At universities where it was not currently possible to offer a clinical practical year, the reasons given in the interviews were the lack of access to a palliative care unit (see Structures) and the university's unwillingness to recognise palliative care as part of the clinical internship year.

“There is no palliative care unit at the teaching hospital. […] [Instead], you can do an internship [in a hospice facility] voluntarily, you will of course get it recognised somehow, but they are not in the curriculum of the university. […] And this is not applicable for clinical practical year.” (T 13, I 83).

“I: In principle, does the university allow students to do the clinical practical year in palliative care units? – T 3: No, exactly. So that is prohibited so far” (T 3, I 184–185).


This is the first study to investigate palliative care in the undergraduate medical curriculum in Austria. Currently, palliative care is taught at seven universities, at another one the launch of a palliative care curriculum is planned in 2023. Overall, large differences were found in the number of hours, organisation, and teaching formats. Access to palliative care education in medical schools has not been regulated so far and does not meet the minimum standards recommended by the EAPC guidelines [32, 33]. Country-wide collaboration to improve the situation was felt to be insufficient by the participants. A reason for this could be that palliative care is perceived by many as terminal care (Sterbemedizin), offered in hospices but not at university clinics.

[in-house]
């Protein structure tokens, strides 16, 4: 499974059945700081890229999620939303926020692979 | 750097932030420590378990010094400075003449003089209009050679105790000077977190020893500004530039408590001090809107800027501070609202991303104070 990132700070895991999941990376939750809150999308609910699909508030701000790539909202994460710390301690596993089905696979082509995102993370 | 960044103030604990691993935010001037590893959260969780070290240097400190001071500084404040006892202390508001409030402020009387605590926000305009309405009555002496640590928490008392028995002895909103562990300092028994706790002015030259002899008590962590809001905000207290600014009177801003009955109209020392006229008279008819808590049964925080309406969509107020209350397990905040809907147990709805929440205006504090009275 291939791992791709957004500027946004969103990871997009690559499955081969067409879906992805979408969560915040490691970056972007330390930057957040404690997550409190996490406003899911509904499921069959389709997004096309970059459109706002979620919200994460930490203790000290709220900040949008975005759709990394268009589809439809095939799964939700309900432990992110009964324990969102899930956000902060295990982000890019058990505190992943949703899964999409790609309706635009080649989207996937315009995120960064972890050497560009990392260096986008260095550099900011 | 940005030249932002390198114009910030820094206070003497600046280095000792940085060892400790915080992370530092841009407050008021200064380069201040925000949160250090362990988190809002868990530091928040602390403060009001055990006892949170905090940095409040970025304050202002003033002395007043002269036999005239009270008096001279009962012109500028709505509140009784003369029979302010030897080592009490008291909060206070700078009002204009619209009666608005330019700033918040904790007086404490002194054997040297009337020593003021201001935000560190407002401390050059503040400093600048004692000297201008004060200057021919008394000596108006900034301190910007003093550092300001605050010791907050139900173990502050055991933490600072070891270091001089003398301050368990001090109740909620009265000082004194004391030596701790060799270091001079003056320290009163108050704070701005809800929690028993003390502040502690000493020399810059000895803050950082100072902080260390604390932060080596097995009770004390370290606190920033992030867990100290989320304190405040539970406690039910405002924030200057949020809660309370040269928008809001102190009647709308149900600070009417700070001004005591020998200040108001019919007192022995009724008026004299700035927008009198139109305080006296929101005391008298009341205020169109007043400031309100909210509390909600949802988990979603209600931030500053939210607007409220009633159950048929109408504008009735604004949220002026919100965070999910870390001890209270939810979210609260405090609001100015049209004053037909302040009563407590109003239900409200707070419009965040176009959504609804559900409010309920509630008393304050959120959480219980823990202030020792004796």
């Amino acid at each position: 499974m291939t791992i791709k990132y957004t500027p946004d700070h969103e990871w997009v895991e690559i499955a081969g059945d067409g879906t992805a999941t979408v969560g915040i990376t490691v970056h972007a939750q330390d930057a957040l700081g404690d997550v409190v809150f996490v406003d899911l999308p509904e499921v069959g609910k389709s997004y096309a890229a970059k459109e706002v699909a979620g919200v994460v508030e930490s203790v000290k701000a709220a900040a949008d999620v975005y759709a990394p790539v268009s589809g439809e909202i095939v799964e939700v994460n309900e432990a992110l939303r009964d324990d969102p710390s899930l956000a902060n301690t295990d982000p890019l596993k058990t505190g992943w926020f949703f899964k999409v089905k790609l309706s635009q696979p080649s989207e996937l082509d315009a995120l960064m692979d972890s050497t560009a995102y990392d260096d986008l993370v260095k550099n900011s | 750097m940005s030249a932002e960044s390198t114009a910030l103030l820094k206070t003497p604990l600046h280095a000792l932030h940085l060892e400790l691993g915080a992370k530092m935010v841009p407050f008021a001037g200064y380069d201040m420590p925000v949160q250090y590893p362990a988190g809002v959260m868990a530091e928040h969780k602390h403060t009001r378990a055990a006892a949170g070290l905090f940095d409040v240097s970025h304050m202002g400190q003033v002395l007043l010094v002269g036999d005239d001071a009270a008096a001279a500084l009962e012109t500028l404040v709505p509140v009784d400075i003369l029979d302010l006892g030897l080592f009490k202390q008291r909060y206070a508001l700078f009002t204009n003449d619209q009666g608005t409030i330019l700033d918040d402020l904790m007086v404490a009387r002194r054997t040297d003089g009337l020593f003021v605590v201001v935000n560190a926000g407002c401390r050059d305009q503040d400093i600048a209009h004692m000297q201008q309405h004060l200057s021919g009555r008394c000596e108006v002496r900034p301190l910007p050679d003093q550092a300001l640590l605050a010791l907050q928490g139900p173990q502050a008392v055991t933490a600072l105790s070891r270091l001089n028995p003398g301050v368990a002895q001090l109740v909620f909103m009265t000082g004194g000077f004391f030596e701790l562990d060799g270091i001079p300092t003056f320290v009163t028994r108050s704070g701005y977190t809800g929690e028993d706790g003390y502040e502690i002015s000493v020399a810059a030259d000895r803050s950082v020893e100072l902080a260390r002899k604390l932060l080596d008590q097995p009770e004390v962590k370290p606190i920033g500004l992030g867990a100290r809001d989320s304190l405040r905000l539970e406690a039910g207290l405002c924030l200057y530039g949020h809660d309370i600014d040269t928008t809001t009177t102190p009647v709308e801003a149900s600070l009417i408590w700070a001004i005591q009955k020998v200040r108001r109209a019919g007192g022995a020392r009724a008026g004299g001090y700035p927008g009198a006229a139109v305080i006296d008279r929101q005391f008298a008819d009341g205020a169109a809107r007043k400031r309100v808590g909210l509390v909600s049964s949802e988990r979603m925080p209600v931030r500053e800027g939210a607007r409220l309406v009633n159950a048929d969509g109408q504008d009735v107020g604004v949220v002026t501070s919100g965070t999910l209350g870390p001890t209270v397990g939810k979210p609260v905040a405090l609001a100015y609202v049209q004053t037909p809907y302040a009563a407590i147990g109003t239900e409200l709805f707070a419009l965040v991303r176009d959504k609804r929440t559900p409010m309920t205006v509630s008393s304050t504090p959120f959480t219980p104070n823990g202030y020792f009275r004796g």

The teaching of palliative care in universities is heterogeneous. At universities offering mandatory palliative care teaching, the number of hours varies between two and 15 teaching units of 45 min. Thus, all universities are far from the recommended 40 teaching units of the EAPC curriculum of 2013, or the 72 h of training proposed by the EDUPALL project [32, 33]. This is not unusual in comparison to other European countries, as a diagram in the EAPC Atlas 2019 shows: Out of the 51 countries surveyed, there were only five countries with more than half of the universities teaching over 20 h of palliative care and 35 countries where none of the universities taught more than 20 h of palliative care [64]. However, the literature [32, 33, 65, 66], as well as the interviews in our study, caution not to overload the medical curriculum. Instead, palliative care content should also be addressed in other subjects in the sense of horizontal integration. Thus, students are frequently confronted with palliative care content without compromising the feasibility of medical studies.

The EAPC Recommendations suggest the following categories as teaching content for optimal palliative care education: basics of palliative care, pain and symptom management, psychosocial and spiritual aspects, ethical and legal issues, communication, and teamwork and self-reflection [32, 33]. The reported weighting of the proposed content varied from university to university, and in some cases, deviated considerably from the recommended distribution. Nevertheless, it can be positively highlighted that each of the six categories occurs in teaching at all universities, which was confirmed in the questionnaire and interviews.